Marshall would play 10 seasons and 700 games in the NHL, scoring 92 goals and 239 points. He helped Dallas (1999) and New Jersey (2003) win Stanley Cups. All in all, a pretty nice hockey career.
One thing you can be sure of is that Grant Marshall appreciated every moment in the NHL. That's because he almost never made it. On a December night in 1990 the young Ottawa 67s forward lay on the ice, a victim of a nasty hit from behind. His neck was broken, and he was paralyzed.
Everybody thought he was done, of course. How could you not think that. That paralysis proved to be temporary, no small miracle in itself. He hung around the team wearing a halo screwed into his to immoblize his broken vertebrae.
He kept an upbeat attitude, saying in hindsight "When you're a kid you don't know much. You just roll with it." Though no one knew if he would ever play hockey again, he earned so much respect from his teammates and around the hockey world for his contributions to the 67's off the ice.
Well, his teammates mostly showed respect.
"They used to hang jock straps on (the halo)," said Marshall to Ottawa Sun reporter Chris Stevenson.
He was an inspiration to anyone who knew his story. So you can imagine the spark he provided when he returned to the ice in the playoffs in 1991.
"I remember it was the conference finals and we were playing against Eric Lindros," recalled Marshall. "I went out there and tried hitting him. I did a 180-degree face plant and the rest, as they say, is history."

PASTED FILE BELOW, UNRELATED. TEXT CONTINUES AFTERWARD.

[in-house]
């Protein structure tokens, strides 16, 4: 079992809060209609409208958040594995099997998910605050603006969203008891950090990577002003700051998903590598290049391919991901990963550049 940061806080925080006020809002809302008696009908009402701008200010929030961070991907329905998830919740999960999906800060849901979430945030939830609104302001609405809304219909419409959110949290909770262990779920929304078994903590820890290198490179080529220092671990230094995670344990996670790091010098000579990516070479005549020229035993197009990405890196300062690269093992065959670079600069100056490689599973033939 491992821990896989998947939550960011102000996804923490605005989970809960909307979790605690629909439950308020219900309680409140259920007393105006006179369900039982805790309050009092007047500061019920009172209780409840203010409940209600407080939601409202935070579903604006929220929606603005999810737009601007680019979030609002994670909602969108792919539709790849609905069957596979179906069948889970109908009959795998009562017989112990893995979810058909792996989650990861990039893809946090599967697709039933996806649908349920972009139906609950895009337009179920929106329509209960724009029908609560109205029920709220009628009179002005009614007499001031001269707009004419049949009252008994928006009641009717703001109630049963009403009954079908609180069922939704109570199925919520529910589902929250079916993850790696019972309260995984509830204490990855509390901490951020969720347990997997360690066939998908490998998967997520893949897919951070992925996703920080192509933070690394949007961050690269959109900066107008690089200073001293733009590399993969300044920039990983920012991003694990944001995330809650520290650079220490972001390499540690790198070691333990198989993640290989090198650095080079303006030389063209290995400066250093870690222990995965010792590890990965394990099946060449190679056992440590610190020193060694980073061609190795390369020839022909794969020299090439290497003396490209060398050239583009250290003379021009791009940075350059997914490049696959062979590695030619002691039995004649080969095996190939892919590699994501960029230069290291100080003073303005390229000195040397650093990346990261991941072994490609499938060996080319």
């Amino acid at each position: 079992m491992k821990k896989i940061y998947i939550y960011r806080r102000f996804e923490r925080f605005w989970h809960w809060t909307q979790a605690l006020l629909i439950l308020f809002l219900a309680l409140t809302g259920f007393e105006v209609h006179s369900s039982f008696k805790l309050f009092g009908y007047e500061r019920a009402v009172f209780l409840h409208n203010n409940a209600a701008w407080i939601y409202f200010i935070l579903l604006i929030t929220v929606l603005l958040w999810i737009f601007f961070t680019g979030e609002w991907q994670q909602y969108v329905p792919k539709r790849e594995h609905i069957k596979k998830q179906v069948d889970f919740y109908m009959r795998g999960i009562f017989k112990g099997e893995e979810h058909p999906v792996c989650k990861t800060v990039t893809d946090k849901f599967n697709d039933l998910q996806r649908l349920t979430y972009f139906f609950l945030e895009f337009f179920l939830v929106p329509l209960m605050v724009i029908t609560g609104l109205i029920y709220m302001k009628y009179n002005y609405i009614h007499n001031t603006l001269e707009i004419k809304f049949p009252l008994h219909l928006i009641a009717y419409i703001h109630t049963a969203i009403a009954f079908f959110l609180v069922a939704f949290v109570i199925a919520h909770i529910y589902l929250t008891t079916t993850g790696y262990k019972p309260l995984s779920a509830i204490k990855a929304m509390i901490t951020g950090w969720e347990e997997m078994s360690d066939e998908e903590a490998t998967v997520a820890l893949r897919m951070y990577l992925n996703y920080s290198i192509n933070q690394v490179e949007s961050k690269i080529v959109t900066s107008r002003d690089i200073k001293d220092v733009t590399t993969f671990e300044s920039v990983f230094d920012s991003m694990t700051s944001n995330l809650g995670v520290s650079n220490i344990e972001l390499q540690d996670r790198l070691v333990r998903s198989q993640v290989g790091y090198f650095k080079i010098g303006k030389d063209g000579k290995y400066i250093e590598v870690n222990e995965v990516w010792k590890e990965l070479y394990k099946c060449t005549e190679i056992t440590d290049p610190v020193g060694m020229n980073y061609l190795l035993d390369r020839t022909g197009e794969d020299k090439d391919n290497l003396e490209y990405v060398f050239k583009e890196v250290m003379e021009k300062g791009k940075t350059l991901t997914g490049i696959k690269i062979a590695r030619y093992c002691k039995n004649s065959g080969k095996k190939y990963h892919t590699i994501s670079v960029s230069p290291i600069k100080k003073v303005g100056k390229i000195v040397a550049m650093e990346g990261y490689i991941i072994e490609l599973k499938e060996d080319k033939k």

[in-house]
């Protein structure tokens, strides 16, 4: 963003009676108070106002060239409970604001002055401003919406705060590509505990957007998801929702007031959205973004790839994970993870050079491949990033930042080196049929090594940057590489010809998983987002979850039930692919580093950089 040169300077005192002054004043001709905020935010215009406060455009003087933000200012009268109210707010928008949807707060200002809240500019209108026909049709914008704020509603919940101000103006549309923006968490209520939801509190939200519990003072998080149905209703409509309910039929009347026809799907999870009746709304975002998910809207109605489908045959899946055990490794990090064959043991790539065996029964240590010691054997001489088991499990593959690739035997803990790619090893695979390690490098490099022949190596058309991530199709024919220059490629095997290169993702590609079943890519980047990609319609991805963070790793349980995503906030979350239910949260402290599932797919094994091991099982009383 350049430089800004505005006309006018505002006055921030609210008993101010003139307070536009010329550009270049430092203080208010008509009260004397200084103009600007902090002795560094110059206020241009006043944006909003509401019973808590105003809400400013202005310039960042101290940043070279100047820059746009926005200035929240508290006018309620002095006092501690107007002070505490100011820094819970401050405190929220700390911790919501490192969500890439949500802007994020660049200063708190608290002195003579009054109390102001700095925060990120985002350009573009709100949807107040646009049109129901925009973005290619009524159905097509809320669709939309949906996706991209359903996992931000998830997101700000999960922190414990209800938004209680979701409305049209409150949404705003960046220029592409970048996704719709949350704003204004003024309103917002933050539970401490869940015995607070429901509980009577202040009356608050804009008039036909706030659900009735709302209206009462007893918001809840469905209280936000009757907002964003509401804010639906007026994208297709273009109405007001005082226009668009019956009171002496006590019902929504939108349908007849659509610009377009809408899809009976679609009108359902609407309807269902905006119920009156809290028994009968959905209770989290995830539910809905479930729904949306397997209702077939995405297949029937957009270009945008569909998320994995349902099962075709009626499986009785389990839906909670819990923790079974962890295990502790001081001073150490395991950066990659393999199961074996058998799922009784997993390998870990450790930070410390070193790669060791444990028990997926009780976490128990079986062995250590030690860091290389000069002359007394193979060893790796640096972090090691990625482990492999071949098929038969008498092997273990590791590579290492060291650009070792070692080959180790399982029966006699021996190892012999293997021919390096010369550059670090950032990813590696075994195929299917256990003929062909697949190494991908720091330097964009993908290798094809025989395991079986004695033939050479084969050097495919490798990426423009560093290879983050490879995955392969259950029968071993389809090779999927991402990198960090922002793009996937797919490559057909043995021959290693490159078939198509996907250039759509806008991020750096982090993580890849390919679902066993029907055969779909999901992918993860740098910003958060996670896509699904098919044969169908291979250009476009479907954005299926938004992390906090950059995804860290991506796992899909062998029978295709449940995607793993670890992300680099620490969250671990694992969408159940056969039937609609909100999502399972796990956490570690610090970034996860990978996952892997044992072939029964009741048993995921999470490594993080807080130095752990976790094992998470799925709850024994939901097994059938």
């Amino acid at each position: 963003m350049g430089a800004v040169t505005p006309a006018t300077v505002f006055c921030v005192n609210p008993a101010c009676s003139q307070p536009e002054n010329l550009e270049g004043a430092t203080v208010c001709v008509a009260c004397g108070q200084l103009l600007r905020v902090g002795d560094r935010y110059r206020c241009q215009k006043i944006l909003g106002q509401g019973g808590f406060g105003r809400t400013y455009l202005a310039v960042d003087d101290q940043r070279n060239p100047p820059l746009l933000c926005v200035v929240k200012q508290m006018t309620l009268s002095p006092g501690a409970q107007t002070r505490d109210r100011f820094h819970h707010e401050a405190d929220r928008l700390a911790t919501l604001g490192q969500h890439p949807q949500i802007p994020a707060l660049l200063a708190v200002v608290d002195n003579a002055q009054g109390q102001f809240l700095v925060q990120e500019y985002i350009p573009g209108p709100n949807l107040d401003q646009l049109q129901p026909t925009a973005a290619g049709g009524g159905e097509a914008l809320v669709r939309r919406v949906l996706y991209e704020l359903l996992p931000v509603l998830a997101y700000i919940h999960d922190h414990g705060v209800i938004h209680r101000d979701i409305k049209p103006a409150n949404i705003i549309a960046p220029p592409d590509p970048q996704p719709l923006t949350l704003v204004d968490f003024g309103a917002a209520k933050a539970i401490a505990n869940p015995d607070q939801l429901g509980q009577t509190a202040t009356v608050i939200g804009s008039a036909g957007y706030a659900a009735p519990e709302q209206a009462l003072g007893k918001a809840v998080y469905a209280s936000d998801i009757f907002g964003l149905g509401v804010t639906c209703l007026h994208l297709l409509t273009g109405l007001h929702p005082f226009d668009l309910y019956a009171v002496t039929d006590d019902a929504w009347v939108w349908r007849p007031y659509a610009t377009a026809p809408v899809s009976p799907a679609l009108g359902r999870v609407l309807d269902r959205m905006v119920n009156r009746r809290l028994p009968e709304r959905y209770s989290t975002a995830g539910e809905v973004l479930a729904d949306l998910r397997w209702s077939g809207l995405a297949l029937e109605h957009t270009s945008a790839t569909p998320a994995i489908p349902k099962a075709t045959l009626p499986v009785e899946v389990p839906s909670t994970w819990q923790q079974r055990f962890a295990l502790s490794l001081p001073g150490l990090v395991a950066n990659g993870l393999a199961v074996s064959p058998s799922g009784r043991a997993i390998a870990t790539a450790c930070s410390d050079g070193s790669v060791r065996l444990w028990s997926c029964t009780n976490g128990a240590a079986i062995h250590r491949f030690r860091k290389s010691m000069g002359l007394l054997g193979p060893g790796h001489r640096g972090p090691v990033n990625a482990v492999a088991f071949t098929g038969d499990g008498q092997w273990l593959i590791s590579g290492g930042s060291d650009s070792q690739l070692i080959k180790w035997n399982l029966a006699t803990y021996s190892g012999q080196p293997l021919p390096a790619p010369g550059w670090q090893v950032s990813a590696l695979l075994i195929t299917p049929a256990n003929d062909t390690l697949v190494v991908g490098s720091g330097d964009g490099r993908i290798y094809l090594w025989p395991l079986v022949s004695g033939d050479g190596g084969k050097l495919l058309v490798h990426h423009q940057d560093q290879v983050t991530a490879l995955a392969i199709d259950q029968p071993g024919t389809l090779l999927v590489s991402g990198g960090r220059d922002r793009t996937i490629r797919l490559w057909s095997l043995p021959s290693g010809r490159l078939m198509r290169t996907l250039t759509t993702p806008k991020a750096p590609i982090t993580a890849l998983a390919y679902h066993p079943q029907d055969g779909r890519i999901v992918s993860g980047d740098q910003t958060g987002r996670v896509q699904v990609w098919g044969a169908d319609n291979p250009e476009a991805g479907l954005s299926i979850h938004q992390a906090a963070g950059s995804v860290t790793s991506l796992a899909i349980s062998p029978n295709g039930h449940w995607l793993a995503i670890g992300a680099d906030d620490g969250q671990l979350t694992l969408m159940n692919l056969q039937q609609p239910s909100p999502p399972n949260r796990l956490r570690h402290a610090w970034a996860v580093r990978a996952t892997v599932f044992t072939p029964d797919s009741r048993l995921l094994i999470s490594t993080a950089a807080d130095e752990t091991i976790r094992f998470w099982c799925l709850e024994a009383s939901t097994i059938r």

Marshall, who also battled temporary deafness as a kid, never knew how to back down. It would become his trademark throughout his lengthy National Hockey League career.
After being picked in the first round (23rd overall) of the 1992 draft by the Toronto Maple Leafs, he paid his dues in the minors for a couple of years before establishing himself as a regular with the Dallas Stars. He was part of that franchise's growth into a Stanley Cup champion in 1999.
After a couple of years in Columbus, Marshall was acquired by the New Jersey Devils at the trade deadline in 2003. Chipping in nicely with 6 goals in 24 games, Marshall enjoyed a second Stanley Cup championship.
Marshall would play a couple more seasons in New Jersey before exiting the NHL in 2006.
Looking back on his life changing injury, Marshall has taken what he can from the incident."
"I think I'm a better person for it," he said. "There are people who are hurting all the time and can't do anything about it. My family supported me and made my life a hell of a lot easier."
It's a great story about a great guy.